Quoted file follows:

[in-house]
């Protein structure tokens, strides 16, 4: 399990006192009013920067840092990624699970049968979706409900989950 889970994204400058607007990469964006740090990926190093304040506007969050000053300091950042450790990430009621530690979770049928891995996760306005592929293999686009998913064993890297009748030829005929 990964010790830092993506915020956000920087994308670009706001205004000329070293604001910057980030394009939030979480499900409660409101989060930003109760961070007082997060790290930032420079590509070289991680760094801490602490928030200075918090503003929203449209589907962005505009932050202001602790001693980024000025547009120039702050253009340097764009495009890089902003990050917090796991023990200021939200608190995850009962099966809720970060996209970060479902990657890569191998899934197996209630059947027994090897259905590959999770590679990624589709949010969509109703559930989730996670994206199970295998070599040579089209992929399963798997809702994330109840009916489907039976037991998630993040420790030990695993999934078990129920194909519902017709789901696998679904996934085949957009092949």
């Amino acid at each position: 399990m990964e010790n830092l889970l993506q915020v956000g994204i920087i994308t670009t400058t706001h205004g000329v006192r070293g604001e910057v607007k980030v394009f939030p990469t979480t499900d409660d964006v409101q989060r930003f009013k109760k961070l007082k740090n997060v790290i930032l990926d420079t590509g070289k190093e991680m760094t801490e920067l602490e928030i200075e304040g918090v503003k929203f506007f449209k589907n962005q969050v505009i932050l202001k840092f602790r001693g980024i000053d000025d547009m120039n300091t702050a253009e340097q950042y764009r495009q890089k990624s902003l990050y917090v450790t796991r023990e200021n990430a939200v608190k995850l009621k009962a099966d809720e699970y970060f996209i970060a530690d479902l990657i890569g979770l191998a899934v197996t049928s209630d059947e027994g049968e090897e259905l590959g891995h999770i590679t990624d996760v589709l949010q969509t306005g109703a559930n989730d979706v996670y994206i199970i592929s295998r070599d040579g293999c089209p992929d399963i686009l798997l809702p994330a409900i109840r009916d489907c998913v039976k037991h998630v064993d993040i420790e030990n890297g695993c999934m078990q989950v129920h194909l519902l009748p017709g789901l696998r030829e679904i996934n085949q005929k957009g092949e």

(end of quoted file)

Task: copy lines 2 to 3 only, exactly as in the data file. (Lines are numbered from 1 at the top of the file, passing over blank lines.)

């Protein structure tokens, strides 16, 4: 399990006192009013920067840092990624699970049968979706409900989950 889970994204400058607007990469964006740090990926190093304040506007969050000053300091950042450790990430009621530690979770049928891995996760306005592929293999686009998913064993890297009748030829005929 990964010790830092993506915020956000920087994308670009706001205004000329070293604001910057980030394009939030979480499900409660409101989060930003109760961070007082997060790290930032420079590509070289991680760094801490602490928030200075918090503003929203449209589907962005505009932050202001602790001693980024000025547009120039702050253009340097764009495009890089902003990050917090796991023990200021939200608190995850009962099966809720970060996209970060479902990657890569191998899934197996209630059947027994090897259905590959999770590679990624589709949010969509109703559930989730996670994206199970295998070599040579089209992929399963798997809702994330109840009916489907039976037991998630993040420790030990695993999934078990129920194909519902017709789901696998679904996934085949957009092949």
């Amino acid at each position: 399990m990964e010790n830092l889970l993506q915020v956000g994204i920087i994308t670009t400058t706001h205004g000329v006192r070293g604001e910057v607007k980030v394009f939030p990469t979480t499900d409660d964006v409101q989060r930003f009013k109760k961070l007082k740090n997060v790290i930032l990926d420079t590509g070289k190093e991680m760094t801490e920067l602490e928030i200075e304040g918090v503003k929203f506007f449209k589907n962005q969050v505009i932050l202001k840092f602790r001693g980024i000053d000025d547009m120039n300091t702050a253009e340097q950042y764009r495009q890089k990624s902003l990050y917090v450790t796991r023990e200021n990430a939200v608190k995850l009621k009962a099966d809720e699970y970060f996209i970060a530690d479902l990657i890569g979770l191998a899934v197996t049928s209630d059947e027994g049968e090897e259905l590959g891995h999770i590679t990624d996760v589709l949010q969509t306005g109703a559930n989730d979706v996670y994206i199970i592929s295998r070599d040579g293999c089209p992929d399963i686009l798997l809702p994330a409900i109840r009916d489907c998913v039976k037991h998630v064993d993040i420790e030990n890297g695993c999934m078990q989950v129920h194909l519902l009748p017709g789901l696998r030829e679904i996934n085949q005929k957009g092949e």